Although the 55-year-old prime minister was known to be in poor health and was a frequent visitor overseas for heart disease treatments, his death nonetheless came as a shock to many. The event might well prove one of the most significant political developments before the May parliamentary vote, which is being framed as an important democratization test for the South Caucasus state. [For details, see the Eurasia Insight archive].
The political ramifications of Markarian's death are so far unknown, but any speculation on how it will affect the ruling Republican Party, of which he was chairman, was lost on the hundreds of Armenian citizens who converged on his home to pay their respects at a March 27 wake intended for relatives, friends and political associates. Hundreds waited for as long as two hours to get their chance to enter his modest apartment, situated in a typical Soviet era block on the outskirts of the capital, Yerevan.
That affinity for the ordinary may be how many people, including his political opponents, many of whom attended the wake, will remember Markarian. He had served as Armenia's prime minister since 2000. Although many Armenian officials are renowned for their lavish lifestyles, the late prime minister was generally considered a more modest man, known for treating political rivals and citizens alike as his equals.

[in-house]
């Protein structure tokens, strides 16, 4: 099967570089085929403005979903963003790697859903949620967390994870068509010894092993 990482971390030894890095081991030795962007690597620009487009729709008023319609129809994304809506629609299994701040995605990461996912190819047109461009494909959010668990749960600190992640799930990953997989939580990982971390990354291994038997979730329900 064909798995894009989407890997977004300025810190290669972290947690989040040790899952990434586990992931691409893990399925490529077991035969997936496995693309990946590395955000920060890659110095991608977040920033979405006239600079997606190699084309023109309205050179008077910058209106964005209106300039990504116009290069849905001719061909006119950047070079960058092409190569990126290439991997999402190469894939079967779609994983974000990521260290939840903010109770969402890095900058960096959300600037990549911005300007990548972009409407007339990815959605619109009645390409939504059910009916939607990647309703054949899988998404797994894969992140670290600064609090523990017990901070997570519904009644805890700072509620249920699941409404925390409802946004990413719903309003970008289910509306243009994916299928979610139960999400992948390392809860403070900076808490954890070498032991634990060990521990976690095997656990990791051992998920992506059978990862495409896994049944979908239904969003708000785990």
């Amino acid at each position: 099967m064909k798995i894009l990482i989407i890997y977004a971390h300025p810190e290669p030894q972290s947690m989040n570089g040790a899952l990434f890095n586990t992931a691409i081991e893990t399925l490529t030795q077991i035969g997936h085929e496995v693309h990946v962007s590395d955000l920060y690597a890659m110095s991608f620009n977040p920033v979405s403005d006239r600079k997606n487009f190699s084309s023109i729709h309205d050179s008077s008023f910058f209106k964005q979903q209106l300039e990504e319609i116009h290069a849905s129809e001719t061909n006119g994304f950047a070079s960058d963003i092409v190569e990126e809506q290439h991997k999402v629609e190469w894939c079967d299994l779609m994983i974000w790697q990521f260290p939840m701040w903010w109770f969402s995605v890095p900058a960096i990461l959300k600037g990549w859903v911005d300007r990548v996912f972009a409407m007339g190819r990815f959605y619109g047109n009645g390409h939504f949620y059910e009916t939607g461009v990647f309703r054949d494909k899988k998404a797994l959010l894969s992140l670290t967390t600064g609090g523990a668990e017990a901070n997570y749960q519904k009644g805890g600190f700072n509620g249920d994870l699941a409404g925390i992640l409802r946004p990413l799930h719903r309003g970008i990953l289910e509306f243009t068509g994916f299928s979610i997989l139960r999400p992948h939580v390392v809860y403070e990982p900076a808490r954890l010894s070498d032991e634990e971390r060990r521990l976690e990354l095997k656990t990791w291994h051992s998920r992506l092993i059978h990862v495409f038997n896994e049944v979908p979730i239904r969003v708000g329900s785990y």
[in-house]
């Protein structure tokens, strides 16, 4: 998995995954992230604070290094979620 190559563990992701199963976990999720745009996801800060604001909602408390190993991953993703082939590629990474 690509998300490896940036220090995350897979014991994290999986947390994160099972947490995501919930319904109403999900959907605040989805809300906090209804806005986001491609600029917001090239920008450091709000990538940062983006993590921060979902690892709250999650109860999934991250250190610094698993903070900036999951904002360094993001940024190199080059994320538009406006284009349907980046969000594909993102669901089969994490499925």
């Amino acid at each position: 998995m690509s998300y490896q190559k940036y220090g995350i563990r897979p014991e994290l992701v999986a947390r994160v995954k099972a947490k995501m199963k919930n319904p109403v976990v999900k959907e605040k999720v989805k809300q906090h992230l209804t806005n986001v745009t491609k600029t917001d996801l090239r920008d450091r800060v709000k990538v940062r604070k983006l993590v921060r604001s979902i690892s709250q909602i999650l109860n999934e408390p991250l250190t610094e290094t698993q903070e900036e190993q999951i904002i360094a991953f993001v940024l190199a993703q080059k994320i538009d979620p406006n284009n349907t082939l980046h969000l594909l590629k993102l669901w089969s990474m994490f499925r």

Delegations from the United States, Russia, Greece, the North Atlantic Treaty Organization, the Organization for Security and Cooperation in Europe and fellow members of the Commonwealth of Independent States were among those attending the funeral at the State Academic Opera & Ballet Theater in central Yerevan. Turkey, which, along with Azerbaijan, has no diplomatic relations with Armenia, sent its Georgian ambassador to the ceremony.
Onnik Krikorian is a freelance journalist and photographer from the United Kingdom based in the Republic of Armenia.